Sonia Kastner, president of Harvard College Democrats, said she was pleased with Reich’s comments on budget changes and on what constitutes a leader. “I was extremely impressed with him.”

After his defeat, a message on Reich’s web site sounded a conciliatory note. “Every one of you should be proud of what we accomplished,” it said. “We didn’t attack, didn’t resort to negatives, always kept our eyes on the ideas and vision we shared for the future, stayed honest, brought thousands of people into politics who’d never been involved before or who hadn’t been involved in many years, and raised issues that needed to be raised.”

RECORD editorial: JAG issue demands action

BY

Though quite rare for Harvard Law School, public opinion on the JAG issue seems near-unanimous. Most students are against “don’t ask, don’t tell,” and would prefer that HLS be able to enforce its non-discrimination policy in full — meaning that JAG could not be part of the on-campus interviewing process. Indeed, most are outraged that the Bush administration chose, via a reinterpretation of the Solomon Amendment, to muscle the University into allowing JAG on campus.

Perhaps most surprising, though, is the degree to which students have accepted Dean Robert Clark’s justification for allowing JAG back without a legal battle.

Clark rightfully described the issue as one of money — to say anything else would insult the community’s intelligence.

And the issue concerned quite a lot of money. By threatening to withold $328 million in University funds, the Bush administration offered HLS and the University a choice — to either allow JAG on campus, or face, almost literally, its extinction. Government grants not only comprise 16 percent of the University’s total budget, but make up a vastly higher portion of the budget of certain schools, such as the Medical School, which receives a majority of its funds from government grants. Losing this money, as far as the University’s future was concerned, was simply not an option.

The choices for HLS were limited. The Law School could thumb its nose at the government’s threat and continue to keep JAG out of OCI. It could try to fight the government in the courts. Or, the Law School could concede, as it did, and try to attack the issue in other ways.

Apparently, Lambda and the general population have accepted the logic of pursuing the third option. Fighting the issue in court was unrealistic — Clark and the the University’s lawyers were convinced that HLS could lose. Similarly, a game of “chicken,” in which the Law School would dare the government to withold funds, would be equally ineffective, as well as totally irresponsible.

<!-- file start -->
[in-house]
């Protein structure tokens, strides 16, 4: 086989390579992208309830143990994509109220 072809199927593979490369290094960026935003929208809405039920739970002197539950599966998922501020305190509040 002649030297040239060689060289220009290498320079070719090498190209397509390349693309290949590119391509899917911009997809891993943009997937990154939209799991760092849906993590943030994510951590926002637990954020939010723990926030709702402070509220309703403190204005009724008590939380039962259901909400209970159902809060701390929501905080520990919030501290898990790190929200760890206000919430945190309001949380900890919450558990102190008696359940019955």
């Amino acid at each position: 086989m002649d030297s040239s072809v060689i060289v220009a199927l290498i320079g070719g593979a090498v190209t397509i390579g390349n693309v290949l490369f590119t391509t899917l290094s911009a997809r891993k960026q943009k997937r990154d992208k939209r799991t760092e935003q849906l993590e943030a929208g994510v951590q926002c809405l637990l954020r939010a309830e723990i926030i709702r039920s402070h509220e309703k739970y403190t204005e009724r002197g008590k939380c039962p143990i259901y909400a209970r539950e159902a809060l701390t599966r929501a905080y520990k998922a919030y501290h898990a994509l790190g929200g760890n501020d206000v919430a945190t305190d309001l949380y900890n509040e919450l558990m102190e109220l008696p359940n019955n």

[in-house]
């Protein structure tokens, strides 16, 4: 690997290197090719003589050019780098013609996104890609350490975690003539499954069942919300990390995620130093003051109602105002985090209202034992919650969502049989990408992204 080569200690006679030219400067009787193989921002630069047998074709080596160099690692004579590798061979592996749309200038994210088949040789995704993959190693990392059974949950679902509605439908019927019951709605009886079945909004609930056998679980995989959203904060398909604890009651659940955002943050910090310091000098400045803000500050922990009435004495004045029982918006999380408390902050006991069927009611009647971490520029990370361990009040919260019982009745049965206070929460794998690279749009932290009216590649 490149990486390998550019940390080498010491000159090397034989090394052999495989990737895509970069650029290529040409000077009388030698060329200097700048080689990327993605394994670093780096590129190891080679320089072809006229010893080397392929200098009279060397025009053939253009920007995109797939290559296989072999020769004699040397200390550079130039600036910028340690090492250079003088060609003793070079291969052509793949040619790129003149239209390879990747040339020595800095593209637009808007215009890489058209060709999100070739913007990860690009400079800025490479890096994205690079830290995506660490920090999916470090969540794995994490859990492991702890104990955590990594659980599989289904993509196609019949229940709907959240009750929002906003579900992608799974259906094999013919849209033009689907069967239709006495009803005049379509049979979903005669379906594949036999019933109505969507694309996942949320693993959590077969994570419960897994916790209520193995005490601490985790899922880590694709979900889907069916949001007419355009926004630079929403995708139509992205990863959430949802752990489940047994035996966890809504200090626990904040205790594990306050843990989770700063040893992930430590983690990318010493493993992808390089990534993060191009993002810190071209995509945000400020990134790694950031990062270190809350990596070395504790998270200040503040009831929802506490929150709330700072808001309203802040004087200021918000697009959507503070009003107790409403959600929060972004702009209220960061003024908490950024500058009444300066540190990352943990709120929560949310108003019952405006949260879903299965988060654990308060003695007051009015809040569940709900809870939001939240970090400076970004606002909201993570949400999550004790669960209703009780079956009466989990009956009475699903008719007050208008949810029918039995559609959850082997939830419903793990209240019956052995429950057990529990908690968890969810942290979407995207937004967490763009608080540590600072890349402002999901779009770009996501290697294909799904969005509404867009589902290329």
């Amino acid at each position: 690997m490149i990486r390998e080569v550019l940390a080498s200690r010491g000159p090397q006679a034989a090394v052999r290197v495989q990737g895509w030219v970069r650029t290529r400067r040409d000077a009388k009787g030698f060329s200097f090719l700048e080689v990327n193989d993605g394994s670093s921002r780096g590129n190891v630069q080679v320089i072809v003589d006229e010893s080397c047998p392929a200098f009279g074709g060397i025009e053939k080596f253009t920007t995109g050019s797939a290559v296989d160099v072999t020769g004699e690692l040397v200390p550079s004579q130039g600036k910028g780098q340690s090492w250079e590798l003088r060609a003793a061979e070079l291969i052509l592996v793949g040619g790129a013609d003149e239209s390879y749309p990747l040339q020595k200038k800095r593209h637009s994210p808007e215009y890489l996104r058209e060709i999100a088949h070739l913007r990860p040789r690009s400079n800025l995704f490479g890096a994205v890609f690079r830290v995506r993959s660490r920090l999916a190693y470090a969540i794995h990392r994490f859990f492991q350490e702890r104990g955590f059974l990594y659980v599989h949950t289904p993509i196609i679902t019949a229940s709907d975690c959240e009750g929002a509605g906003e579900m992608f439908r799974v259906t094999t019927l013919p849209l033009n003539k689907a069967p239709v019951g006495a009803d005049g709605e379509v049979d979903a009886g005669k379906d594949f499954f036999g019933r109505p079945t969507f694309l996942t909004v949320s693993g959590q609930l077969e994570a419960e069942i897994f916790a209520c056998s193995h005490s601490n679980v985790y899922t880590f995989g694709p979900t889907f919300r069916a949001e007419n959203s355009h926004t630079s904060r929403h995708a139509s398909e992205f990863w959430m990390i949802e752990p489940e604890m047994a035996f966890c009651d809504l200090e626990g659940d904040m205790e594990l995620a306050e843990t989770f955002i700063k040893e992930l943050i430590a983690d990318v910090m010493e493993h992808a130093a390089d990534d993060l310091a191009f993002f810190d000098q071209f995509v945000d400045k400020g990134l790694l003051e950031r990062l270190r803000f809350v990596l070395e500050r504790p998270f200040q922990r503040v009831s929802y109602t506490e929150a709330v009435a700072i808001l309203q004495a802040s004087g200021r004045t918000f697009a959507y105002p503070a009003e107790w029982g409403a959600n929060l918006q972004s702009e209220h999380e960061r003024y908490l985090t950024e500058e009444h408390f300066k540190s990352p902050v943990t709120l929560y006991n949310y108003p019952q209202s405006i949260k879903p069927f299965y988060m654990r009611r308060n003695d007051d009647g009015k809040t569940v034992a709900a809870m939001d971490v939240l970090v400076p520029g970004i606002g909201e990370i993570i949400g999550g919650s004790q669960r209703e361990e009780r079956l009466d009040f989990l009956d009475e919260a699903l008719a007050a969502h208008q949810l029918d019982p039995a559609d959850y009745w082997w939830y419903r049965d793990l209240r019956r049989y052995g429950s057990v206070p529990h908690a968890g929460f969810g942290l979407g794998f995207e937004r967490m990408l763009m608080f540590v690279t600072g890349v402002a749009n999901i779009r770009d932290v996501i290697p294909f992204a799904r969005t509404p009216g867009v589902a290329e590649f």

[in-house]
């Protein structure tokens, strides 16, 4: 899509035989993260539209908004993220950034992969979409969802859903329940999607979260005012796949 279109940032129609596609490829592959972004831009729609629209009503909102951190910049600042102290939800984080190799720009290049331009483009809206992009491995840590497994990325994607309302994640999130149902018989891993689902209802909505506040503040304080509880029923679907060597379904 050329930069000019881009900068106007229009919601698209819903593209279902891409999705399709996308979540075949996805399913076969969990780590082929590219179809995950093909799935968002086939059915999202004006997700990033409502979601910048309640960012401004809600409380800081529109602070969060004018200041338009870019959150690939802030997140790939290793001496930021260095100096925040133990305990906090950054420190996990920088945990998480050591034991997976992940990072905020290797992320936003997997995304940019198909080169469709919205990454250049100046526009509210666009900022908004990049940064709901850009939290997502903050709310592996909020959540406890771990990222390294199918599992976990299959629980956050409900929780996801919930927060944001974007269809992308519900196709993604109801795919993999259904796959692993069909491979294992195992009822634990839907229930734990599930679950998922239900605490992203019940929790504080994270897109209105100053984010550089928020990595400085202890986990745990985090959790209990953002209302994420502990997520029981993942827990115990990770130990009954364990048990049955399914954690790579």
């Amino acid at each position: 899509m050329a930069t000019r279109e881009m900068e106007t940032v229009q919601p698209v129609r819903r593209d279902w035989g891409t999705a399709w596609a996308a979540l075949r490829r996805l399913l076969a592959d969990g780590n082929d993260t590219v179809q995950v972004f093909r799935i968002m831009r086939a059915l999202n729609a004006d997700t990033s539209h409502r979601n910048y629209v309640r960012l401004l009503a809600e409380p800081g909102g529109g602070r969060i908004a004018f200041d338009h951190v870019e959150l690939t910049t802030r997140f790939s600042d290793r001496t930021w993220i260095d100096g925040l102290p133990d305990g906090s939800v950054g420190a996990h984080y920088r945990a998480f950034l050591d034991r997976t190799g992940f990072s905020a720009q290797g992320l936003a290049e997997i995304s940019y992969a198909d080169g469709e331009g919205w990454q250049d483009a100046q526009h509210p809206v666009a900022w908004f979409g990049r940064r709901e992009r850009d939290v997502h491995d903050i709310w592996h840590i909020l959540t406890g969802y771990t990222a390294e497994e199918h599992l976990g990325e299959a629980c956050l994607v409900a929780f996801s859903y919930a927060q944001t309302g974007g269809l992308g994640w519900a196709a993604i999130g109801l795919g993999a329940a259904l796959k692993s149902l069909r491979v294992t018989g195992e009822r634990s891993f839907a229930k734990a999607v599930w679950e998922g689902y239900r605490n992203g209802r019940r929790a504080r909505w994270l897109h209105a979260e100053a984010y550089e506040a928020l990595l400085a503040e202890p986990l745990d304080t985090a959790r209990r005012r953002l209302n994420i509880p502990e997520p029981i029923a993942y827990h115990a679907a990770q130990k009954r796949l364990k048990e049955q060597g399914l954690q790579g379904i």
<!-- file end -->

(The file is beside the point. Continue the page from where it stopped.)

Word on the inside has it that Clark has taken this issue very personally. This decision was made over a long period of time, and included meetings at the highest levels of the University and the U.S. government, including a Washington, D.C. rendezvous with National Security Adviser Condoleezza Rice. HLS did what it could, and, it appears, it lost.

Yet there still appears to be a lack of outrage on behalf of students. While allowing JAG on campus is largely symbolic — the HLS Veterans’ Association was already bringing military recruiters to campus — most students seem unconcerned with the government’s strong-arm tactics. They are right not to be outraged at the administration, but, regardless of where one stands on the JAG issue, there ought to be a sense of outrage.

As for what comes next, it appears that student protesters will likely fill all of JAG’s OCI slots, rendering their participation meaningless. It is an unfortunate situation for the JAG recruiters themselves, who, like the rest of the military, have absolutely no control over the congressionally dictated “don’t ask, don’t tell” policy. Hopefully protesting students will express their anger and disapproval for the policy appropriately, remembering to direct their anger at those with the power to do something about it.

HLS also should take steps to protect the rights of those students who are genuinely interested in JAG. Those students have every right to serve their country, and deserve to be treated with respect and dignity as well. If all JAG OCI slots are taken, the Law School should take steps to make alternate interviewing arrangements for students who are caught in the ideological crossfire.

Letter: Gun club aims at politics, not just targets

BY

In the Sept. 12 issue of The RECORD, Sasha Volokh responded to an op-ed that I wrote last spring. My piece discussed how I have no problem with gun clubs that simply take their members target-shooting. The HLS Target Shooting Club, however, declares in its constitution that it aims to help students “intelligently contribute to the public policy and constitutional debate on firearms.” I believe that Sasha’s club has made unhelpful contributions to this debate, and that it can do better.